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The Center for Middle East and Islamic Studies represents a fruitful hybrid between traditional area studies approaches and cross-regional Islamic studies. The University aims to support a full range of traditional Middle East Studies, including the region’s non-Muslim peoples and civilizations, while at the same time broadening the focus to include Muslim peoples and civilizations outside of the traditional area studies limits.

The central organizing principle of UNC’s efforts in Middle East Studies is to develop a new method of studying the region, one that breaks down area studies barriers and combines cross-regional approaches with traditional regional concerns. Middle East Studies has come to be defined by somewhat arbitrary geographic boundaries drawn by the U.S. government in the early days of the Cold War. In the late 20th century, however, a number of scholars concluded that the traditional area studies boundaries have become hindrances to international studies. The global flow of ideas, commodities, and people has accelerated to the point that no region can be studied any longer in isolation.

By contrast with regionally defined Middle East studies, the Carolina approach emphasizes five principles.

    1. The study of Middle Eastern civilizations outside of the Middle East should be incorporated, whenever possible, into the study of the Middle East.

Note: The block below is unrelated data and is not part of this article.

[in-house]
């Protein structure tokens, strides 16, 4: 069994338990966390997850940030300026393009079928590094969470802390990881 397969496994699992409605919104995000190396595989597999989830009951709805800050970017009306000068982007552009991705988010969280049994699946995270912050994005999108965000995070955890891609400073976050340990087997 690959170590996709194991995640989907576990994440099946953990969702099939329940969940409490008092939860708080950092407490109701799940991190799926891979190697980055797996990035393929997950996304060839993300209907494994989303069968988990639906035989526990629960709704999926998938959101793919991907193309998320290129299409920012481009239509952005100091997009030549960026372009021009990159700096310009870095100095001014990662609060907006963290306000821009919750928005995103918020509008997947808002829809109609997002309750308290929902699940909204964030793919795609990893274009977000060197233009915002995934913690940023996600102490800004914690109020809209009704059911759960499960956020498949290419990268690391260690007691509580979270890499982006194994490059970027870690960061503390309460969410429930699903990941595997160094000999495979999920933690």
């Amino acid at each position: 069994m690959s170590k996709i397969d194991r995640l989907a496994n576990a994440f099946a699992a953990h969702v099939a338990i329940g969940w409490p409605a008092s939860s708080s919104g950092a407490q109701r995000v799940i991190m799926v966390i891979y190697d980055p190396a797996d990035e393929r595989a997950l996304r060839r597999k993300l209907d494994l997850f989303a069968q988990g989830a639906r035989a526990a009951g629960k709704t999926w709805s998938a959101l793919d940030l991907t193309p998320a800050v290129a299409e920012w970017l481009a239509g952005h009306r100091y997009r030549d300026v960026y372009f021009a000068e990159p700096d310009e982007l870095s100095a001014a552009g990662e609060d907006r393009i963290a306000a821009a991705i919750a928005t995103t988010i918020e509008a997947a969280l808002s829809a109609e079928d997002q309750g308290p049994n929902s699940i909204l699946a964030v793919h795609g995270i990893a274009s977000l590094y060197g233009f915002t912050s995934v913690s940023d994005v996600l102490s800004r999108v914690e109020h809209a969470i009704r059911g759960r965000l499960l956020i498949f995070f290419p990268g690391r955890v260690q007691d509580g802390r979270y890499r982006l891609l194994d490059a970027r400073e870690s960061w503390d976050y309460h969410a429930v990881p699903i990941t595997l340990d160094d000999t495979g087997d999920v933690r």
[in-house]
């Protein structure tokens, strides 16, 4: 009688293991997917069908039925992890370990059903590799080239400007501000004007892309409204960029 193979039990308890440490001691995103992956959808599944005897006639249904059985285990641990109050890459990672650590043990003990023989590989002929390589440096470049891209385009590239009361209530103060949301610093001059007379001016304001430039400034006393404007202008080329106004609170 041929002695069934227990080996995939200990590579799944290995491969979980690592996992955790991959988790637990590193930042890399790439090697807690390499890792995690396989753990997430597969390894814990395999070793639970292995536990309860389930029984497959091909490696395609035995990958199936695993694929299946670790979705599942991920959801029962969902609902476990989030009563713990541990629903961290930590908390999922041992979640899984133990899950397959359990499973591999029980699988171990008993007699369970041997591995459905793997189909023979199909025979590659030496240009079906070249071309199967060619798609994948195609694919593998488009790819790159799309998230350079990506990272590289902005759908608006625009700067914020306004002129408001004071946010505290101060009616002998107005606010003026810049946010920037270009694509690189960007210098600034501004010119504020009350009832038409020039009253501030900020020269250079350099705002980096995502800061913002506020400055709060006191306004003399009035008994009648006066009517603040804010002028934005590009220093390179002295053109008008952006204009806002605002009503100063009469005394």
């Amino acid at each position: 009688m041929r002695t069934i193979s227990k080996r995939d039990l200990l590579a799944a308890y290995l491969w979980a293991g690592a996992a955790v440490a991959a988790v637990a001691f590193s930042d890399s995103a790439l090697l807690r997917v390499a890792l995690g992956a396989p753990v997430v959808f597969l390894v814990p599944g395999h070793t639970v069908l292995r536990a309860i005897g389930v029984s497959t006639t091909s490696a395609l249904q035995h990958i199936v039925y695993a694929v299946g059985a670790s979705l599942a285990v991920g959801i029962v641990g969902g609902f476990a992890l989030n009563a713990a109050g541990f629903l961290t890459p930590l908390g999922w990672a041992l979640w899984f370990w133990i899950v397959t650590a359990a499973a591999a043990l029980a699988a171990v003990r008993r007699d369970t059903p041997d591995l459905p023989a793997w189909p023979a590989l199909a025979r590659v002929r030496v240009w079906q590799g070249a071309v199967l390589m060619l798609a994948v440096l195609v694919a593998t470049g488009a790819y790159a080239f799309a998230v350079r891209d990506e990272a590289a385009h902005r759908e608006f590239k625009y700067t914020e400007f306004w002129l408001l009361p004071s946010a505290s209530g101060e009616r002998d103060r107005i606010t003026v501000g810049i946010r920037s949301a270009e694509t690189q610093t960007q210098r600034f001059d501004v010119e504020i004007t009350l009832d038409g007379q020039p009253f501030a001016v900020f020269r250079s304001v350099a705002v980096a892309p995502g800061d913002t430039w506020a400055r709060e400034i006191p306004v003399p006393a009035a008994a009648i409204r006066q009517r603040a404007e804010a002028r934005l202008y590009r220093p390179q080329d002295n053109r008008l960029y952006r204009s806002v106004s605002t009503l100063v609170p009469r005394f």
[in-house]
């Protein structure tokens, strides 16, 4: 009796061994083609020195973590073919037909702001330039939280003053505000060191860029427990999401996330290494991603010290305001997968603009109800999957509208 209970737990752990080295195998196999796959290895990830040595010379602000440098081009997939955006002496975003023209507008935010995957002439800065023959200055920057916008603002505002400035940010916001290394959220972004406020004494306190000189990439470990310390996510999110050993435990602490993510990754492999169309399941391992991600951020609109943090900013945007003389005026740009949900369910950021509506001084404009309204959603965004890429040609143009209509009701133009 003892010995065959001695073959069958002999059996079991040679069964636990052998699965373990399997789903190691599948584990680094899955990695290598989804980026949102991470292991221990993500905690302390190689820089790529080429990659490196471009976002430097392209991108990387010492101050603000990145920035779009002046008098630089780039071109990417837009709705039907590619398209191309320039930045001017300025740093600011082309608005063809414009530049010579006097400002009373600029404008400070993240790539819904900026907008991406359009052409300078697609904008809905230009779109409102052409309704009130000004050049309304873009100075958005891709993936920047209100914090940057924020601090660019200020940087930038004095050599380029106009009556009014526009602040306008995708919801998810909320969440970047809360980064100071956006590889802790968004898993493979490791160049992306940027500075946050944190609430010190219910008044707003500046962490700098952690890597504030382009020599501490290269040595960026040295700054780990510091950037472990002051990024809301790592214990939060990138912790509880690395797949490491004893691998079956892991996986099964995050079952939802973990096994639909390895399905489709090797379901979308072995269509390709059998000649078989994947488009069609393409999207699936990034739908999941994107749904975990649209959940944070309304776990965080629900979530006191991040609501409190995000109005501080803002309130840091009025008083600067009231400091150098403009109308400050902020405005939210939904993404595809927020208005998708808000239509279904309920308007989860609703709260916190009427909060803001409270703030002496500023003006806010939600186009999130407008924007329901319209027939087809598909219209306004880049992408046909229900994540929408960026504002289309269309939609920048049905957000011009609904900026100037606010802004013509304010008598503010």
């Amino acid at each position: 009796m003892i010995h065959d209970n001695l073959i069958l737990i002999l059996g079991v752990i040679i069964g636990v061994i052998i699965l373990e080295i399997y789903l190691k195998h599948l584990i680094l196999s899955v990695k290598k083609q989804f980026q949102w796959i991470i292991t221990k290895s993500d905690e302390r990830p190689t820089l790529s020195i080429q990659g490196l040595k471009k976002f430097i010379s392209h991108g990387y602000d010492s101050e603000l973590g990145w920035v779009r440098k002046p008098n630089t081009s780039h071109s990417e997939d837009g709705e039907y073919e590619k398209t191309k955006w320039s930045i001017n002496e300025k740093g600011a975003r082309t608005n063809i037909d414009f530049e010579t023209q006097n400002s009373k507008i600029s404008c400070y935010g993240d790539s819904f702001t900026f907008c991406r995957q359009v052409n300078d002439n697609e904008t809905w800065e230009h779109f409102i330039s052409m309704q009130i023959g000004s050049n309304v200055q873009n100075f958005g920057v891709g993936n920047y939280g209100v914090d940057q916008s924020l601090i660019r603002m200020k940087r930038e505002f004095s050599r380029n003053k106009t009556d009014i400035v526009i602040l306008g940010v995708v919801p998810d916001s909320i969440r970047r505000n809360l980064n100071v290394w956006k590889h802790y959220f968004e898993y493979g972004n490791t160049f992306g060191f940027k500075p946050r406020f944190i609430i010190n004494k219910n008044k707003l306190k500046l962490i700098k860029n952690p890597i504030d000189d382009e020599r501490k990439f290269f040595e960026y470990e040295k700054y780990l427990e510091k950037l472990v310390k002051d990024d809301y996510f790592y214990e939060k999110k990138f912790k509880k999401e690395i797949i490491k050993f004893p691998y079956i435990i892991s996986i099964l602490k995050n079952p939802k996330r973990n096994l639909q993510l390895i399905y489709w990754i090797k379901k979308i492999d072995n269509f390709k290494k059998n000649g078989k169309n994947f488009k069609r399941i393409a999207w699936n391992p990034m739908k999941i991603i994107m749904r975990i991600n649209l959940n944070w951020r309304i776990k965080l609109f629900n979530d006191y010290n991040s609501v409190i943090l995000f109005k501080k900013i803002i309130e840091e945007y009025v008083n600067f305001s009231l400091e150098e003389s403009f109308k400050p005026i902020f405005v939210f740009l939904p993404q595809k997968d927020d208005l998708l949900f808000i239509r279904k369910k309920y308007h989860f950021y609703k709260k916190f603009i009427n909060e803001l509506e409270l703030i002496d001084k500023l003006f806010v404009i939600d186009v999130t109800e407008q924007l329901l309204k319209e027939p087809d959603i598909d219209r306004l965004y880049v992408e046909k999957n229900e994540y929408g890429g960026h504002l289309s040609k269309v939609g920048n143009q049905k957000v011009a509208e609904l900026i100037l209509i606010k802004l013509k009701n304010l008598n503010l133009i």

2. Varying definitions of regions, within the Middle East and beyond, should themselves be the object of research and teaching.
    3. Flows within and between regions should be the focus of research and teaching, as opposed to static visions of geographically immobile cultures.
    4. Collaboration should be encouraged between scholars and teachers who specialize in the Middle East and scholars and teachers who specialize in other regions.
    5. The multiple communities of the Middle East should not be neglected in favor of an exclusive focus on cross-regional flows.

The rationale for the Center’s inter-regional approach to the Middle East is laid out more fully by Charles Kurzman in “Cross-Regional Approaches to Middle East Studies: Constructing and Deconstructing a Region,” Middle East Studies Association Bulletin 41, no. 2 (Summer 2007), 24-29.

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